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# const char* to bool, not std::string(bug)

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I found a very strange bug in some of my code the other day, I isolated the problem to this:

#include #include void Print(bool P){	std::cout << P;}void Print(const std::string& P){	std::cout << P;}int main(){	Print("test\n");	const std::string Tmp = "test\n";	Print(Tmp);	return 0;}

What do you think this will output? I thought the output would be:
testtest

But the output (in both VC7.1 and VC8.0) is:

1test

In VS2005 the code compiles without a single error on the highest warning level (4). I did some debugging and figured out the bool overload was called with the first function call, and the std::string overload was called with the second function call. First when I tried to code in VS2003 I found the error, I got the warning:
\Main.cpp(15) : warning C4800: 'const char *' : forcing value to bool 'true' or 'false' (performance warning)

Then it quickly became clear that I was passing a const char*, I thought it would be converted to a std::string, but since a const char* is just a pointer it was converted to a boolean, true in this case because the address wasn't 0.

I fixed it by adding an overload taking const char*. So this is what happens when you think of const char* as a string, not a pointer and when you assume "test" is more likely to be converted to a string than a boolean value.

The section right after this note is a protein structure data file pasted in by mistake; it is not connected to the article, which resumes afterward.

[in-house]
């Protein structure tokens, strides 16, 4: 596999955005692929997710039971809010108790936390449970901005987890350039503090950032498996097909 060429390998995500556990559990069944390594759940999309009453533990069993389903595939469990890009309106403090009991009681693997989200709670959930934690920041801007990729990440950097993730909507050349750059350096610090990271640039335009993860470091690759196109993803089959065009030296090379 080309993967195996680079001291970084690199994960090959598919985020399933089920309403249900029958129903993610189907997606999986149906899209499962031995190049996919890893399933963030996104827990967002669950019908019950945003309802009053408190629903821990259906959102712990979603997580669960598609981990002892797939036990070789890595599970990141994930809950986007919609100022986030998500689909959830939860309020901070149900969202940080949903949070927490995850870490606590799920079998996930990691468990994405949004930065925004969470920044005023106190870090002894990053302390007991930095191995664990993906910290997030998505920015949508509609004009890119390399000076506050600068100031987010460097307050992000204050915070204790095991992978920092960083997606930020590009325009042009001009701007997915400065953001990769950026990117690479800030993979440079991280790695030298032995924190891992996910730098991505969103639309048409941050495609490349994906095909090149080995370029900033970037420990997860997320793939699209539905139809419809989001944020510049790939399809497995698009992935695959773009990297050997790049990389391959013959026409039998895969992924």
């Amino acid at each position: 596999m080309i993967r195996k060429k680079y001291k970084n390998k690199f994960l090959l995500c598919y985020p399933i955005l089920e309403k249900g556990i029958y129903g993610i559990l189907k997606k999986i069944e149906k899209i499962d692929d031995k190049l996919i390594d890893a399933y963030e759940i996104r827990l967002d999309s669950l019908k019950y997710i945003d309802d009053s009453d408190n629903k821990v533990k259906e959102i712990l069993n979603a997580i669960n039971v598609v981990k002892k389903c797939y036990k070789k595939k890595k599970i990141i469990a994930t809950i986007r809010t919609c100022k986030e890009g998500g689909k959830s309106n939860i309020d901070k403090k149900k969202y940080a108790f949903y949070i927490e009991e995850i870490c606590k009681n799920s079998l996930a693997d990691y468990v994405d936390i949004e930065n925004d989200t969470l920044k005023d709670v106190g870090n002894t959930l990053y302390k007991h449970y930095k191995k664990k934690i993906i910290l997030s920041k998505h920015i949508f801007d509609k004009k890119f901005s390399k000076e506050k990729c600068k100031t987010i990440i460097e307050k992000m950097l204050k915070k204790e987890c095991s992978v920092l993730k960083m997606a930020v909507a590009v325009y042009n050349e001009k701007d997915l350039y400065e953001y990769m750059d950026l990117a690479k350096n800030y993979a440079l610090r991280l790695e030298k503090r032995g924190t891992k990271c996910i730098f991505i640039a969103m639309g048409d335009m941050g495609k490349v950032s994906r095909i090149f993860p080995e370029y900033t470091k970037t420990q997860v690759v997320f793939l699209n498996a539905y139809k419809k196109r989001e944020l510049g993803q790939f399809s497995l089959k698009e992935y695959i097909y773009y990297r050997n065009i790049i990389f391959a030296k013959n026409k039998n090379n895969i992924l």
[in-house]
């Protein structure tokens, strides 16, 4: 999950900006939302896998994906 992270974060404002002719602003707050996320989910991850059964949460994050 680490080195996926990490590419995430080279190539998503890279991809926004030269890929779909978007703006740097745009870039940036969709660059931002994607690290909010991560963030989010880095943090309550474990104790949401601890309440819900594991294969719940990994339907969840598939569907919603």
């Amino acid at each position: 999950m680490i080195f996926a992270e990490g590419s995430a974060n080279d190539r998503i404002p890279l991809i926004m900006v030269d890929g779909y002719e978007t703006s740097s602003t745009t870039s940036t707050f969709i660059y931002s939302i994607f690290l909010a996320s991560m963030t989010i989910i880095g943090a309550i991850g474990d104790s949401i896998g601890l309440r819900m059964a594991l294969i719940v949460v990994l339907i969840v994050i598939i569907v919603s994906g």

I've been nailed by that one before. In general, I've started using const char* parameters everywhere where I don't actually need an explicit string, and/or using string("string literal") to ensure that a string is always constructed from a literal when needed.

The alternative (which is useful for a different class of problems) is to store all string literals in a centralized area, like a string table resource or a header file. Then define a unified interface to accessing them, and use that instead of inlined hardcode strings. I started doing that mainly for localization purposes, but it proves handy in other areas as well.

Quote:
 The alternative (which is useful for a different class of problems) is to store all string literals in a centralized area, like a string table resource or a header file. Then define a unified interface to accessing them, and use that instead of inlined hardcode strings. I started doing that mainly for localization purposes, but it proves handy in other areas as well.

As you say yourself there is also problems with this, others though. You could make the class look up the string with a recieved char* or you could look up the string yourself and send the string to whatever class needs it.

One problem with letting the class look up the string itself can be that the users of my library probably wont use a string table, and even if they do they probably wont use my approach.

A problem with letting the user of the class look up the string itself could be that when they dont want to look up the string they can't just pass a string literal.

So I would say the best solution would be too let the user pass a char* or a string and let the looking up strings be the user's resposibility, but your application might have other needs, but for a general purpose library I think this is the best approach (others I haven't heard of may exist).

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